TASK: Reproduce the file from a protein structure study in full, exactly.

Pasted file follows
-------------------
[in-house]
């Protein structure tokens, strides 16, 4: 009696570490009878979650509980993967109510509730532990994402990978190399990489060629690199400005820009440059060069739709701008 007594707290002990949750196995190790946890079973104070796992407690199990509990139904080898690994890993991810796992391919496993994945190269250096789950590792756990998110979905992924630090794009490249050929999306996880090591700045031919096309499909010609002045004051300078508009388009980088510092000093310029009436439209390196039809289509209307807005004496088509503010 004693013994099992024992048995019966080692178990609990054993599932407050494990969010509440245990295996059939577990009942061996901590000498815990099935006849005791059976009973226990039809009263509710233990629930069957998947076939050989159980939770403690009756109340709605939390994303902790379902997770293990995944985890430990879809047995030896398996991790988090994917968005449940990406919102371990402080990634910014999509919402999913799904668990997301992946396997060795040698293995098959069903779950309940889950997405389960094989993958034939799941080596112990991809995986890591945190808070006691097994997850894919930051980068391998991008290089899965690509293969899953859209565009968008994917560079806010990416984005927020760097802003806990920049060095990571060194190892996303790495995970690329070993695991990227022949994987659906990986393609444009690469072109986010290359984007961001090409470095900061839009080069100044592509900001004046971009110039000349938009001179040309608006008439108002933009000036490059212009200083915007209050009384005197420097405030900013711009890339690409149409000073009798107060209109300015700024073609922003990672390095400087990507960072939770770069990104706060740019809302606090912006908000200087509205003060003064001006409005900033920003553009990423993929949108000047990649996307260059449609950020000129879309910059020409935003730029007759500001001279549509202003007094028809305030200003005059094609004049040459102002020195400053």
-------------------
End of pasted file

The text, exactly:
[in-house]
């Protein structure tokens, strides 16, 4: 009696570490009878979650509980993967109510509730532990994402990978190399990489060629690199400005820009440059060069739709701008 007594707290002990949750196995190790946890079973104070796992407690199990509990139904080898690994890993991810796992391919496993994945190269250096789950590792756990998110979905992924630090794009490249050929999306996880090591700045031919096309499909010609002045004051300078508009388009980088510092000093310029009436439209390196039809289509209307807005004496088509503010 004693013994099992024992048995019966080692178990609990054993599932407050494990969010509440245990295996059939577990009942061996901590000498815990099935006849005791059976009973226990039809009263509710233990629930069957998947076939050989159980939770403690009756109340709605939390994303902790379902997770293990995944985890430990879809047995030896398996991790988090994917968005449940990406919102371990402080990634910014999509919402999913799904668990997301992946396997060795040698293995098959069903779950309940889950997405389960094989993958034939799941080596112990991809995986890591945190808070006691097994997850894919930051980068391998991008290089899965690509293969899953859209565009968008994917560079806010990416984005927020760097802003806990920049060095990571060194190892996303790495995970690329070993695991990227022949994987659906990986393609444009690469072109986010290359984007961001090409470095900061839009080069100044592509900001004046971009110039000349938009001179040309608006008439108002933009000036490059212009200083915007209050009384005197420097405030900013711009890339690409149409000073009798107060209109300015700024073609922003990672390095400087990507960072939770770069990104706060740019809302606090912006908000200087509205003060003064001006409005900033920003553009990423993929949108000047990649996307260059449609950020000129879309910059020409935003730029007759500001001279549509202003007094028809305030200003005059094609004049040459102002020195400053």